There were limitations to this study that warrant mention as well as future investigation. Due to variations in vascular anatomy, the arterial branches were not consistent between subjects, necessitating the use of averaging the deformation data into top, middle, and bottom thirds of the SFA. In addition, the subjects included in this study did not have lower extremity vascular disease. In the presence of disease, which could cause non-homogeneous vessel properties along the length of the SFA, the motions and deformations could be qualitatively and quantitatively different from those of these healthy subjects. Ultimately, deformation analysis should be performed pre- and post-treatment, to better evaluate how different treatments and implants may change the properties of the vessel, as well as provide insight into how to treat the artery back to a healthy biomechanical state.
The results and concepts of this study can be used to improve current device testing, development of future devices, as well as guide therapeutic strategies. The longitudinal, twisting, and bending deformations of the SFA can be used to refine computational and bench top durability tests for industry and FDA evaluation. Although flexibility is not the only factor in efficacy, benchtop and clinical experience with SFA stents have shown that greater flexibility, and greater uniformity of flexibility, are correlated to fracture resistance. For example, along the spectrum of open vs closed-cell designs, the more open the design, the greater the axial, twisting, and bending flexibility, resulting in lower fracture rate (24
). In addition, evidence shows that longer stented regions correlate with higher stent fracture rates, especially in the presence of stiffness non-uniformities caused by stent overlap (36
). We can postulate that the low fracture rate of stent grafts may be due to their flexibility as well as the stiffness homogenizing effect of the graft material on the device. Not only can the results from this study extend the understanding of fracture mechanisms of SFA stents, they can also motivate the invention of next generation devices and therapies that better consider the biomechanical environment of the SFA.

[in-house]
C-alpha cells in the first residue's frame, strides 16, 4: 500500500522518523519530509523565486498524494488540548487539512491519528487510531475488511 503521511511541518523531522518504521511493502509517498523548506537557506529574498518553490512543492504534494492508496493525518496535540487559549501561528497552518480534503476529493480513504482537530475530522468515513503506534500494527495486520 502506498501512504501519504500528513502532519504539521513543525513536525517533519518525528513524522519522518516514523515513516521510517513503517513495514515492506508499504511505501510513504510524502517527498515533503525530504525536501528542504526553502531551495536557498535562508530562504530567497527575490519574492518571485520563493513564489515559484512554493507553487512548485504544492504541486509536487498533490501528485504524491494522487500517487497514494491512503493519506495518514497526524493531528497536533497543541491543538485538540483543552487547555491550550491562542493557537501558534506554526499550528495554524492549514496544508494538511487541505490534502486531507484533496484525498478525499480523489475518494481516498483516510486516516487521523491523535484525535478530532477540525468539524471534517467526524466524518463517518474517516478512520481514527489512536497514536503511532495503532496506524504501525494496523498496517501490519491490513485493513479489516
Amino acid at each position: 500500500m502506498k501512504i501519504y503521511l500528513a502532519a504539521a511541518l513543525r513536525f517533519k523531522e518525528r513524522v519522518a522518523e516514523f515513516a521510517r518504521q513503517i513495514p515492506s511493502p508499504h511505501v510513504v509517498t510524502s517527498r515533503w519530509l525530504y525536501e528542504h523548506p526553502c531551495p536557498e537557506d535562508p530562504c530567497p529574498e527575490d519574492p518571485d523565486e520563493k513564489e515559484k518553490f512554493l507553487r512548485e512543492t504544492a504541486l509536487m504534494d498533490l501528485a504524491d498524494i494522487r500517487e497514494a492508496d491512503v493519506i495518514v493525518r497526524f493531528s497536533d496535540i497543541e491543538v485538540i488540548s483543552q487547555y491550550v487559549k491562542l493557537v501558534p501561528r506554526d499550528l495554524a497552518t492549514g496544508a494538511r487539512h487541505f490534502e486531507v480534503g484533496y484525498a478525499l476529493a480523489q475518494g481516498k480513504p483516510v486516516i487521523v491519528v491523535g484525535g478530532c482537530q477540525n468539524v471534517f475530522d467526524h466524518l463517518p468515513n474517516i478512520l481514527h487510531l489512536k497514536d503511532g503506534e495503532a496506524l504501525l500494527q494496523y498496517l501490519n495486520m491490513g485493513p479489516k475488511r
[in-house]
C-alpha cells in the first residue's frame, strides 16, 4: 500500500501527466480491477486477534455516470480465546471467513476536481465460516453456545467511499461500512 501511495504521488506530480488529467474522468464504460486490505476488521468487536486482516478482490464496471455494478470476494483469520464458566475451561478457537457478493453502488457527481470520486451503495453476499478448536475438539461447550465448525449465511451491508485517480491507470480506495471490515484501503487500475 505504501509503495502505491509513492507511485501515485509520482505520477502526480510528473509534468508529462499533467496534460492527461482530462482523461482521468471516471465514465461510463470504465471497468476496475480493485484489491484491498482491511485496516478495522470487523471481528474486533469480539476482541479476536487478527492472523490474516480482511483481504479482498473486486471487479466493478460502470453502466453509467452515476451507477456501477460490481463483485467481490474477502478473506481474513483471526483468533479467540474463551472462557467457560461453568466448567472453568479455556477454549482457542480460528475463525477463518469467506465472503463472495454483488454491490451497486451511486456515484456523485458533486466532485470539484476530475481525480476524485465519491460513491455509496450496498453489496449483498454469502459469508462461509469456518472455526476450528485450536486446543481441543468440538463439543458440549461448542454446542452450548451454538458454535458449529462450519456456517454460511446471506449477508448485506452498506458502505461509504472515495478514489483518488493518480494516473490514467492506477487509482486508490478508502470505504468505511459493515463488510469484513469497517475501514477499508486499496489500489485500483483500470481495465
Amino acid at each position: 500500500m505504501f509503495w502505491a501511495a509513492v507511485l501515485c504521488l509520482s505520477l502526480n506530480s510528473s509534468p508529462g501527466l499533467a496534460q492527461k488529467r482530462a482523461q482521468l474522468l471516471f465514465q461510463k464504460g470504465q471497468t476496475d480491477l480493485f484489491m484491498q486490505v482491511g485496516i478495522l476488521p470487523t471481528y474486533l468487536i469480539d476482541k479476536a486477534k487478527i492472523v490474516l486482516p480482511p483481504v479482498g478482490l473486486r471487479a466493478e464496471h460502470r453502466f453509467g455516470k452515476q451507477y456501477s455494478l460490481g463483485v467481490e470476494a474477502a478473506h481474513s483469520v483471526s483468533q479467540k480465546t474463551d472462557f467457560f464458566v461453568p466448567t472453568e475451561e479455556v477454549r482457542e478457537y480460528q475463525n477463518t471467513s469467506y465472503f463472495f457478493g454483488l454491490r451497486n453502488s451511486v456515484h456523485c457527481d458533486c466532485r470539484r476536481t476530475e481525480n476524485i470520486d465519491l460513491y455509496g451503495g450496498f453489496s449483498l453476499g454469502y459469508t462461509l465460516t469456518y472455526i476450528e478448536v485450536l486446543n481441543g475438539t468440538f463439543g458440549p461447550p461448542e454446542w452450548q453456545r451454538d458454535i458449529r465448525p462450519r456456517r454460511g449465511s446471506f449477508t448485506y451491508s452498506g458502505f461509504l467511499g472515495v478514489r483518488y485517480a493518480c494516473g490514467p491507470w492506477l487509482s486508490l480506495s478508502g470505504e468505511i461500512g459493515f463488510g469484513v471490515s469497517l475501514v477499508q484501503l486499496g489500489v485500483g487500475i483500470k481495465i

Perhaps most importantly, the measurement of in vivo
longitudinal strain provides mechanical tissue data that can be used to help evaluate the biomechanical health of a vessel, potentially enhancing the diagnostic process (8
), as well as providing information to enable subject-specific devices and therapies. For example, implants and treatments can be designed to be more harmonious with the biomechanical environment by matching the strain state of an implant with that of the target vessel (e.g. implanting a stretched stent in the stretched vessel of a straight leg, or implanting a neutral stent in the non-strained vessel of a flexed leg). In addition, with vessel strains derived from these techniques and vessel stiffness derived from pulse propagation studies, vessel stresses and forces can be computed, creating more opportunities for anatomically-focused design.